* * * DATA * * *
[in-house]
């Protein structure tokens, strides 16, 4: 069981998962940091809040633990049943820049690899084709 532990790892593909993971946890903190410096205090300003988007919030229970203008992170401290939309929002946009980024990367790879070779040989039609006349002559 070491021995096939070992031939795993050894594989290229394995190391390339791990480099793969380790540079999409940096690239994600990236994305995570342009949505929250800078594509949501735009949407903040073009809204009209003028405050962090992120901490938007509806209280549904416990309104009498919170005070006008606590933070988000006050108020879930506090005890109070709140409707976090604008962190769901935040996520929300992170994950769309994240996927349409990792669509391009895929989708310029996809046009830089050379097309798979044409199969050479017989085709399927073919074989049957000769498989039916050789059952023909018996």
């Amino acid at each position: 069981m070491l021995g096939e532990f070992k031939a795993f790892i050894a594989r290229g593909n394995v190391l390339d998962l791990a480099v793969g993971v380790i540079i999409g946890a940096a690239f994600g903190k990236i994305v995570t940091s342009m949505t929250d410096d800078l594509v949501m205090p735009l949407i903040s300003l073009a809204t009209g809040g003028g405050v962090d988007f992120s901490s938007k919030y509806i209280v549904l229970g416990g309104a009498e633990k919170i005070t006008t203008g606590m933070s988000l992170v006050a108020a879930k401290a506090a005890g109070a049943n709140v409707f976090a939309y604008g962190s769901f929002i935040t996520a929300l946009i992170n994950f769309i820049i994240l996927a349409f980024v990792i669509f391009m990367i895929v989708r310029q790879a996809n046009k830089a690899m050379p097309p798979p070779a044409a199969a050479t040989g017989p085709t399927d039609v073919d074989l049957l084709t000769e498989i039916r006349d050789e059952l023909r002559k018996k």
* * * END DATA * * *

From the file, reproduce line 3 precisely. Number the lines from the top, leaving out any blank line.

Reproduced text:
């Amino acid at each position: 069981m070491l021995g096939e532990f070992k031939a795993f790892i050894a594989r290229g593909n394995v190391l390339d998962l791990a480099v793969g993971v380790i540079i999409g946890a940096a690239f994600g903190k990236i994305v995570t940091s342009m949505t929250d410096d800078l594509v949501m205090p735009l949407i903040s300003l073009a809204t009209g809040g003028g405050v962090d988007f992120s901490s938007k919030y509806i209280v549904l229970g416990g309104a009498e633990k919170i005070t006008t203008g606590m933070s988000l992170v006050a108020a879930k401290a506090a005890g109070a049943n709140v409707f976090a939309y604008g962190s769901f929002i935040t996520a929300l946009i992170n994950f769309i820049i994240l996927a349409f980024v990792i669509f391009m990367i895929v989708r310029q790879a996809n046009k830089a690899m050379p097309p798979p070779a044409a199969a050479t040989g017989p085709t399927d039609v073919d074989l049957l084709t000769e498989i039916r006349d050789e059952l023909r002559k018996k």